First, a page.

Handful of mixed black currant varieties.

On hot days like today I like to make a refreshing iced berry drink. Today I made one with black currants. It is a simple recipe and you can alternate black currants with any other berry. This is all you’ll need:

  • 1 cup fresh berries
  • 1 cup crushed ice
  • A spoonful of organic raw honey never hurts

I use a magic bullet with the heavy duty blade; you can use a blender, vita-mix, or whatever you’ve got! Mix the ingredients and blend. Sometimes you’ll need to add a small amount of water or other liquid to get the blending started.

I like to add a few sprigs of fresh mint! Yum…

Blackcaps, or black raspberries, are reaching their peak season. They happily grow wild around here and if you know a good spot then there is usually never a shortage of berries. I like to freeze them for use in pies and smoothies during winter. They also make a delicious low-sugar jam.

Black raspberries at different stages of ripening…
In just a short period you can collect a considerable amount of black raspberries. They go well with oatmeal in the morning!

I expect the next two weeks to be the ideal time to collect a lot of these gems for freezing and preserving. Once you familiarize yourself with these fruits you’ll learn that its all about timing and it surely pays to keep a close eye on whose ripening!

A subtle mutation gives these black raspberries a golden color. This was exciting to find growing wild around here, somewhat of a rarity.
Interestingly enough golden fruited variants often times express golden tinged foliage and stems. For breeders and selectors this is one way to tell if you might have a golden-fruited specimen before fruiting occurs. As the wood lignifies on these black raspberry floricanes it too gains a yellow hue.

In my garden it is an ‘in-between’ year for strawberries. My strawberry bed was renovated this spring so it won’t be in production again until next year. Fortunately I have a lot of alpine strawberries still producing. Alpine strawberries are the wild european strawberry. Similar to the woodland strawberries you find growing here. Small fruit that packs a serious punch. Red and white-fruited varieties exist and their everbearing tendency keeps fresh berries comin’ all season! The ones in the image below were picked from a local edible landscape installed by Roots To Fruits. Stay tuned for a coming article on alpine strawberries

These ‘White Soul’ alpine strawberries have a pineapple-like flavor and are extremely sweet.
These clove currants were intentionally planted in this edible landscape with alpine strawberries.
A better view of the edible landscape featuring alpine strawberry, clove currant, and birds foot trefoil (a nitrogen-fixing groundcover).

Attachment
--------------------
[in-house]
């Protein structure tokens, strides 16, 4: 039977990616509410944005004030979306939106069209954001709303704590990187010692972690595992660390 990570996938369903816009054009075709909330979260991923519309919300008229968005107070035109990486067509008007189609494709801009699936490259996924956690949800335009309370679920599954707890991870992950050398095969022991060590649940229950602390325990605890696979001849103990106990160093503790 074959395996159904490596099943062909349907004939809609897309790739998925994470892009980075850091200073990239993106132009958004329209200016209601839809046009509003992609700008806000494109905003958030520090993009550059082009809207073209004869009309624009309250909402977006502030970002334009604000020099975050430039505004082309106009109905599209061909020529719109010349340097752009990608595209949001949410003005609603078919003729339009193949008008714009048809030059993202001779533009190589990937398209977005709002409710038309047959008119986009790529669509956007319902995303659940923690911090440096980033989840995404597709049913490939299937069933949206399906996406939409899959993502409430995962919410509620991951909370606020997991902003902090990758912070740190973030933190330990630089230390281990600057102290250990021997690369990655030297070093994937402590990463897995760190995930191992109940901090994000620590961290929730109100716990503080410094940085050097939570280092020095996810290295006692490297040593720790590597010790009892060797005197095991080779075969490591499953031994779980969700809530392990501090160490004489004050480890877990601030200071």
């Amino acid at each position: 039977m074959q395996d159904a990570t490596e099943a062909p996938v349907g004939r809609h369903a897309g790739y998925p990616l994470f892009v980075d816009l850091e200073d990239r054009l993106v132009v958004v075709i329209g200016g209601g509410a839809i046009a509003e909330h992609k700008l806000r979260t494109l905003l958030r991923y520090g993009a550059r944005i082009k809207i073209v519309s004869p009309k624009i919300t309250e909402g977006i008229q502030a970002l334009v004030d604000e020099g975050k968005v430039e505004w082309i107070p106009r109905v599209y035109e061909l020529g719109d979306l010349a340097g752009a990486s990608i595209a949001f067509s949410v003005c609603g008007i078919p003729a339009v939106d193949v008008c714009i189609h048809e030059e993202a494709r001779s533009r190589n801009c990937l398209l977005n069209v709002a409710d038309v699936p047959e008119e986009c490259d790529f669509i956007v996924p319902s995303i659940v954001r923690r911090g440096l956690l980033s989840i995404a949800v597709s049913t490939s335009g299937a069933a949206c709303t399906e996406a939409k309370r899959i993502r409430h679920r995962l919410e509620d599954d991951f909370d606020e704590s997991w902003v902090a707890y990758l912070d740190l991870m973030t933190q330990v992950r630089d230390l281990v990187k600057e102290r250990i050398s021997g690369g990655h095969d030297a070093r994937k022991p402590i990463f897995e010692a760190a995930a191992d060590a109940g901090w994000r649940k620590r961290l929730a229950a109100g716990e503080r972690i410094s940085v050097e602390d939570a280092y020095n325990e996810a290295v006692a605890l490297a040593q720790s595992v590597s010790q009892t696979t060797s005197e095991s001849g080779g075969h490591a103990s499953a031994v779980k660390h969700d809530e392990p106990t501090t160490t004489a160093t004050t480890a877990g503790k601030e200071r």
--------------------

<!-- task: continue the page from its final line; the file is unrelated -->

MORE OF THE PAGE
Speaking of white and golden fruits, my golden raspberries are just starting to ripen their first flush of berries. These are a real treat…still a week or two off from any substantial harvest.

One of the nice things about white-fruited berries vs. red,purple/blue hues is that they appear to be less noticeable to birds. Birds tend to recognize red and purple as something to go for where white and yellow, from my experience- are left alone. White alpine strawberries and golden raspberries are great from that regard. Another nice white-fruited berry is white currant. Technically white currants are just a variant of red currant (R.rubrum). I have a few varieties in my garden and most of them are all gone by now as they ripen much faster then reds(which are just starting to ripen). However a later ripening variety by the name of ‘Primus’ lives in my garden, and she is just now starting to ripen her berries(no currants are not dioecious!).

‘Primus’ has firm berries which ripen evenly and rate high in flavor and productivity…
My espaliered ‘Pink Champagne’ currant is covered with ripe fruit right now. They dangle in clusters like little jewels with the sun shining through them! Beauty…
Although this plant was labeled as ‘Pink Champagne’ when I got it four years ago, I have suspicion that it was mislabeled as the berries never really turn fully pink. Hmm…

It has been a sad season for my gooseberries. I set out nearly 15 new bushes this year and they’ve had a rough go thus far. But its mainly my fault. They were planted in an area where horses and deer live and apparently the fencing system was not adequate. Aside from being trampled on a few times, there’s also been a serious outbreak of small green worms which defoliate a plant in a number of days. Not sawfly, still needs ID. If anyone knows please share.

Ripe gooseberries…but whats missing? FOLIAGE…yikes!
On a better note, about 95% of this seasons apple grafts have successfully took and are putting on oodles of new growth!
My ‘Frontenac’ grape vine wasn’t phased by the shifty spring weather. Nice fruit set…
BUT, the foliage is covered with these Japanese beetles…yikes.
Wild hazelnuts growing on the side of a dirt road…lets see if we can get them before the squirrels!
Beautiful image of  bumble bee ecstatically burrowed within a purple-flowering raspberry blossom…